I picked up this book five or so years ago: The Collapse of Globalism: And the Reinvention of the World” by John Ralston Saul. I literally picked it up off the bookstore shelf, just because I found the title cheeky and confronting, but I didn’t buy it. The word “globalisation” was everywhere at the time. The title seemed fanciful. Fast forward a couple of years and I found myself flicking through it again, and found myself agreeing with its tenets. I bought it.

Today national interests are to the fore. The US is at war. China and India are ascending. There are oil and food shortages and there is no common and binding economic consensus…. yet!


Suicide at Glenferrie station?

Passengers on Lilydale, Belgrave and Alamein train lines had to find a different way home last night.

Announcements at Flinders St Station described an “accident” at Glenferrie station. The Connex web site described an “incident”. Parliament station advised a “girl” being “struck by a train”.

The two Melbourne newspapers (online versions) have no articles I can find with the words “glenferrie”, “lilydale”, “station” or “passenger”.

So we guess that someone committed suicide at Glenferrie station.

Either it is not reported because the reporting may encourage copy-cats, or it is not reported because suicides on train lines aren’t newsworthy. Maybe both…

Update: Read comments section for further information from people who were closer to the incident.

Update 2: More information at

Update 3: Not entirely comfortable with this. I blogged because there was nothing in mainstream press. I must have been up in the google searches so people have posted some comments here which I think are appropriate and suitable – to my standards anyway. Please let me know if you think any part of this blog distasteful or unsuitable.

Update 4: There’s a thread here speculating on the deceased, and possible motivations, if you are interested.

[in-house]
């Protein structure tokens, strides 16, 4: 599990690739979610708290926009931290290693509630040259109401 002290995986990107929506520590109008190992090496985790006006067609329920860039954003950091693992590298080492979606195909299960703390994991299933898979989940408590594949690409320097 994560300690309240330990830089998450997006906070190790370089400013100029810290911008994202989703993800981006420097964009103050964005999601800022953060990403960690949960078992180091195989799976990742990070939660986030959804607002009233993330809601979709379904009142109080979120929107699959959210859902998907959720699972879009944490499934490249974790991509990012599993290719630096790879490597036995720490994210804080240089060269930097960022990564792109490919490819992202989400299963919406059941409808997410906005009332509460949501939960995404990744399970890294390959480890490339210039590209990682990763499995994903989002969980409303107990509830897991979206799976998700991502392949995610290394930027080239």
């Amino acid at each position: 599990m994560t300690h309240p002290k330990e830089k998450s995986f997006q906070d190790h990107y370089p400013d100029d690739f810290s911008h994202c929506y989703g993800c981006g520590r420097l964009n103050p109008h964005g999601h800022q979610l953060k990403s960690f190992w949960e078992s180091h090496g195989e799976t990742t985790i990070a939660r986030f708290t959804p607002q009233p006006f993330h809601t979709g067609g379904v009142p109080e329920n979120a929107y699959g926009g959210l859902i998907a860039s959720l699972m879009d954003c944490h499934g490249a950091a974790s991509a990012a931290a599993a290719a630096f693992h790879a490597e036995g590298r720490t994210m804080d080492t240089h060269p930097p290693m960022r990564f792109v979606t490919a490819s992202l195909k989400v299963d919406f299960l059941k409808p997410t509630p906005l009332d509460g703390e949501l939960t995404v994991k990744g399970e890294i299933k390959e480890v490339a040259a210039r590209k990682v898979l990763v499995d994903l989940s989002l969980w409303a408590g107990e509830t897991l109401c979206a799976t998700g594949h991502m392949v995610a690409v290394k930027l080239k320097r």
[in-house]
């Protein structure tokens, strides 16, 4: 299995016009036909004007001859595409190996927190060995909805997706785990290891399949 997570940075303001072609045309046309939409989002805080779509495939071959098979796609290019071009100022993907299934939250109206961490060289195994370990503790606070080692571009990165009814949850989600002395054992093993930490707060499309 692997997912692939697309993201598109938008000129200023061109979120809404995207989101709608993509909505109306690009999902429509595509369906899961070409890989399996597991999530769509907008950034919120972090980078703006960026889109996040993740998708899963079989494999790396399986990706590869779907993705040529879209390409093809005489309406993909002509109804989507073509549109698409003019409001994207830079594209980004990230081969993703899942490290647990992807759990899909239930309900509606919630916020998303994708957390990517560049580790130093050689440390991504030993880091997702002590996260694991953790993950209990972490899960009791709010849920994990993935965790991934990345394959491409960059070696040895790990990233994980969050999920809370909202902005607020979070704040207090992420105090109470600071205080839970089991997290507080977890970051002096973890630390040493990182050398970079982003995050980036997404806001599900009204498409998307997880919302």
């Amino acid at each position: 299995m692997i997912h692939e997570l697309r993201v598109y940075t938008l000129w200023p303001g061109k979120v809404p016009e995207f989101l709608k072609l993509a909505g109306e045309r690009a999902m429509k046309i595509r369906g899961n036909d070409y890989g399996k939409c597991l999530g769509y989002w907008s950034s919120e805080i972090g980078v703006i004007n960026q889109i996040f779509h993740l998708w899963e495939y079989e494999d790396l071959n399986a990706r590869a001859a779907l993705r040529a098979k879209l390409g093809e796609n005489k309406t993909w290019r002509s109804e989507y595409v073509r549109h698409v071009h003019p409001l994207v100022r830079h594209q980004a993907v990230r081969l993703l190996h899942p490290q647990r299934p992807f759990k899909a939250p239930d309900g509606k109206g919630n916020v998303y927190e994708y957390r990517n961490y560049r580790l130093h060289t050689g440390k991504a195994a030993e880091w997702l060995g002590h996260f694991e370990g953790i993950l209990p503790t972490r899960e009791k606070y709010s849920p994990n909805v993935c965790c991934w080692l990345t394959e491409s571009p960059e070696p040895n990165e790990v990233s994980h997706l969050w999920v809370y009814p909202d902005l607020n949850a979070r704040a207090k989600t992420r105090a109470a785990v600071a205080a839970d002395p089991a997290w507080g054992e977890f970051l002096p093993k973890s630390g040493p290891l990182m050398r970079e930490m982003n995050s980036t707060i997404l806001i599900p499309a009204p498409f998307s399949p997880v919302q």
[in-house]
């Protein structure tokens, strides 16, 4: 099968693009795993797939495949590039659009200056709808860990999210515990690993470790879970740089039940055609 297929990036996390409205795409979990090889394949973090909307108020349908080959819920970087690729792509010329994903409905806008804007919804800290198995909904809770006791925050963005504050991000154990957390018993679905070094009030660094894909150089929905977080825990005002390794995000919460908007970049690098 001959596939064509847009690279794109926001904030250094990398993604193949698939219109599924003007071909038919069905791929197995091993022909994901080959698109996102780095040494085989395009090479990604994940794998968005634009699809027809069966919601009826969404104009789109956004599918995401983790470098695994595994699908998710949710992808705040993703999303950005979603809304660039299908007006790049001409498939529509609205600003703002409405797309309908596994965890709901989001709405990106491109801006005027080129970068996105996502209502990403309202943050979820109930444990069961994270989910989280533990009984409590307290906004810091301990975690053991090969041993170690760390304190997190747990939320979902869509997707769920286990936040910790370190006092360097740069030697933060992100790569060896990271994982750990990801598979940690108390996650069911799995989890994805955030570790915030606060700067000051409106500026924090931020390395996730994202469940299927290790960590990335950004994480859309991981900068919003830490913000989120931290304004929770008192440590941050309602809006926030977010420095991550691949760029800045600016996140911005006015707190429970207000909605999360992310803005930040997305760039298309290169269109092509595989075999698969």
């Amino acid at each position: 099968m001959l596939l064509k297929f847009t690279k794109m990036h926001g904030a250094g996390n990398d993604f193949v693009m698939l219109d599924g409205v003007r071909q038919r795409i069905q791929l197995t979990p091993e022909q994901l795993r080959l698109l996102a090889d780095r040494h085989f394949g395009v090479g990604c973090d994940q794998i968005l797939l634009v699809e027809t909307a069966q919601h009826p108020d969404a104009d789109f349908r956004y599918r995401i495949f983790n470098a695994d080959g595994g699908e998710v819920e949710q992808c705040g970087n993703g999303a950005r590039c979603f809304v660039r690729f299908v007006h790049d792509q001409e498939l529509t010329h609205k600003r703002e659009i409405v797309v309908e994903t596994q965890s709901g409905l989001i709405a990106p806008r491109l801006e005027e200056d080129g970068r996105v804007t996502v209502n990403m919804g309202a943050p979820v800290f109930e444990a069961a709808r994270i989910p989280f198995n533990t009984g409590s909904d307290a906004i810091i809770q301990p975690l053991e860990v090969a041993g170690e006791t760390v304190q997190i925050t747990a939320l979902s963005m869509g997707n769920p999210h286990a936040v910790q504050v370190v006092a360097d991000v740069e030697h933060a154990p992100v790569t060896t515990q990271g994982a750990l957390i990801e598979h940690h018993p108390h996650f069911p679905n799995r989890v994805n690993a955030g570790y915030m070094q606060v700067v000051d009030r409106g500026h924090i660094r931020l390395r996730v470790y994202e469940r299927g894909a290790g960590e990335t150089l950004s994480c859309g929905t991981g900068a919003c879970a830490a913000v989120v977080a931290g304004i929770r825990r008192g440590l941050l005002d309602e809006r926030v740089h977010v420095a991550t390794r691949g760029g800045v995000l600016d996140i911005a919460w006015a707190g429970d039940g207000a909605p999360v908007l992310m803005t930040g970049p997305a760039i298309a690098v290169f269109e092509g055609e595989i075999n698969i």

My Australia Day Weekend

I reflected on our lack of identity over the weekend. Who are we Australians? I read a few news articles which were anxious to define us. I think “big media” needs to catagorise us though, purely to sell ad-space. It probably riles them a bit that we defy definition.

Saturday consisted of cleaning the backyard for a BBQ, riding my new scooter down to the shops, cooking some meat, then going to the local civic centre to watch the traditional fireworks. They were also traditionally late. Whilst waiting in the service road across the way, we copped some passive smoke from a pregnant mother. Hubby was watching their two boys (who didn’t seem to too stunted). “Come here Jordan”, he yelled. I was reminded of this old, entertaining, despot’s quip about us being the “white trash of Asia”. Continue reading ‘My Australia Day Weekend’


Movember Done

Last chance to give guys… Here’s a pic of the final ‘tache for you.

The Mo’ City Rollers (our work team) did over $1100 which is a bloody good effort so many thanks to all who gave.Mo and the dawg


Half way through Movember

Mo Mo

As some people might know, I’ve been growing a moustache for Movember. Here’s my effort so far.

If you haven’t already, please donate as it’s going to some great causes. My Mo Bro number is 13260

(Update: I’m up to $320 in on-line donations plus about $70 in cash. My team at work is up to $710 so thanks to everyone who has given thus far)


Terrorist Hysteria

The media hysteria surrounding this current “foiled plot” annoys me. The implication is that we are facing a particularly new threat in the guise of liquid explosives. Not true. Authorities have been aware of this particular type of threat since – at least – 1994 (12 years) (see here). Also not fully reported is that these types of explosives are unstable and hard to manage. See:
So while it is true that there are a committed bunch of nutters trying to cause “carnage”, most of us will never have to deal with the threat first hand, and if our intelligence and security organisations do their jobs, and our politicians start to address the root causes of terrorism politically (instead of milking the mass media generated fear), the future could be a much happier place.

I choose not be afraid. It’s much easier and more reasonable to live that way.

I was unfortunate enough to be listening to Fox FM the other day, yet it provided me unexpectedly with a pearl of wisdom from Ray Parker Junior: “I aint afraid of no ghost!”